Tips on Choosing and Using a Deep Turkey Fryer

Tips on Choosing and Using a Deep Turkey Fryer

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Taryn Williford
Nov 12, 2010

My family is a two-turkey family, and I know we're not alone. One gets traditionally roasted in the oven, while the other gets taken out back and dropped in that gorgeous piece of home tech we call a turkey fryer. It's delicious, to be sure. But anytime you're heating up that much oil over that much heat, you're definitely in the "safety hazard" zone. Read on, because we've got tips and tricks to a safe and burn-free Thanksgiving.

The deep turkey fryer is like the Hulk of kitchen tech. If you make it angry, it will come at you with a vengeance. But if you ever plan to enjoy this delicious Buffalo Fried Turkey recipe, you'll need to get cookin'.

Here are a few tips for getting through your Thanksgiving dinner prep without 3rd degree burns:

  • If you're shopping for a fryer, electric fryers are much safer than propane. Propane fryers don't usually have manual temperature controls and can reach extremely high temperatures quickly, heating the oil to the point of combustion. Some electric fryers even have an automatic shut-off feature when the oil gets too hot.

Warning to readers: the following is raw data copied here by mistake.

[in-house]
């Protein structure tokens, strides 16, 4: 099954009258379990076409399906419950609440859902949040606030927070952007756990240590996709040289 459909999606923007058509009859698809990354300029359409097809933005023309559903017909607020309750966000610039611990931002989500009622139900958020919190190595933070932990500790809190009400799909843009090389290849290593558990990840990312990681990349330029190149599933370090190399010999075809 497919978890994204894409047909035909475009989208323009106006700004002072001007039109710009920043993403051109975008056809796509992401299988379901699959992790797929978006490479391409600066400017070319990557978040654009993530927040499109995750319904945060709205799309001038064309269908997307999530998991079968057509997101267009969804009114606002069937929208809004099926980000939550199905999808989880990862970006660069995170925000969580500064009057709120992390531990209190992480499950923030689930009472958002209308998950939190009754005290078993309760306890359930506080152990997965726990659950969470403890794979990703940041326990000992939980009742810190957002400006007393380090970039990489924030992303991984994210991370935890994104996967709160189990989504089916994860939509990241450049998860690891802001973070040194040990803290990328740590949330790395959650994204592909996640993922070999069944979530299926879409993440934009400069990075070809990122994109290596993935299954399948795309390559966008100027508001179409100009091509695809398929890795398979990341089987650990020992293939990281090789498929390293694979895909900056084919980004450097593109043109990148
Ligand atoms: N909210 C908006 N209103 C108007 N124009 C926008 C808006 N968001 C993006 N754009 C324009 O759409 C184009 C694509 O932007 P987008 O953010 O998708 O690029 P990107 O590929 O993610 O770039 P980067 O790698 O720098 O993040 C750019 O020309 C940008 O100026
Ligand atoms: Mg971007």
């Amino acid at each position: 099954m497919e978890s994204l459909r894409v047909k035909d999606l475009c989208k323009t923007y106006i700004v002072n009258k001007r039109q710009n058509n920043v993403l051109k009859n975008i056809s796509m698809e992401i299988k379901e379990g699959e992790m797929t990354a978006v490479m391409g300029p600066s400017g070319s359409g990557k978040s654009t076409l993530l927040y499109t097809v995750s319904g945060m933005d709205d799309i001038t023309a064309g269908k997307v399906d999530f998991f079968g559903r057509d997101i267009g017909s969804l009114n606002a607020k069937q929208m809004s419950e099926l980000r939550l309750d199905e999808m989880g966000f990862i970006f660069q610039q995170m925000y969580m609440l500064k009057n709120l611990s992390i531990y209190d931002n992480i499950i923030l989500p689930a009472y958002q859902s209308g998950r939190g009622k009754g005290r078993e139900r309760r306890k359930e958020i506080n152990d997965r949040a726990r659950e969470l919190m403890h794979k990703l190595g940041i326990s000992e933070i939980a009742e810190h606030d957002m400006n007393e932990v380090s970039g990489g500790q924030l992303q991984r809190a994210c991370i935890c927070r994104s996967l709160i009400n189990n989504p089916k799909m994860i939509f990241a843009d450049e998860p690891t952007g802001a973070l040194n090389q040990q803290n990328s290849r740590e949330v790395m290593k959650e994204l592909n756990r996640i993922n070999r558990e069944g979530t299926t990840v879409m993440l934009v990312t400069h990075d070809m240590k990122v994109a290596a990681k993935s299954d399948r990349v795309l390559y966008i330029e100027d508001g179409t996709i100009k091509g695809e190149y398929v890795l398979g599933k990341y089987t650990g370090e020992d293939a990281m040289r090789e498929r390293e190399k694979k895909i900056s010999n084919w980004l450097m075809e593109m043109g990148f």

• If you go electric, be sure to choose a fryer with a breakaway power cord to help prevent accidental tipping.
  • If you don't have an electric fryer, monitor your oil's temperature with a big fry thermometer, like this InstaRead Deep Fry Turkey Thermometer ($12.99, Amazon).
  • When deciding on a spot for your turkey fryer, go for the outdoors, located a safe distance from buildings and any other flammable materials. Don't use a deep fryer on top of a wooden deck—grass or asphalt is safer.
  • If space is an issue, consider frying individual, smaller pieces of turkey in similar fashion to frying chicken. There are plenty of smaller deep fryer appliances that could accommodate to cook a few pieces of turkey at a time.
  • Always have a fire extinguisher handy. It's a good advice anytime you're cooking with heat.
  • Don't fill the fryer to the top with oil; you'll need to account for the displacement of the turkey. If you're not sure where the oil level should be, do a test run with water: Put the turkey in the fryer still wrapped, then fill the fryer with water, leaving about 2 inches at the top. When you pull the turkey out, you'll see the correct spot to mark your oil.
  • Use well-insulated potholders or oven mitts when touching pot or lid handles. If possible, wear safety goggles to protect your eyes from oil splatter.
  • While you're heating up the oil alone (before you drop your bird in), don't leave the fryer unattended. Wait until after you've dropped the turkey to check on the casserole—the oil's temperature will be much more stable then.
  • Oil and water definitely don't mix, so be sure to thaw your bird and pat it dry completely before lowering it slowly into the oil to avoid a grease fire.
  • If the oil does ignite, do not put the fire out with water. Use that fire extinguisher you oh-so-conveniently had nearby, thanks to our tips.




(Images: Flickr user nguarracino under license from Creative Commons, Flickr user ukanda under license from Creative Commons)

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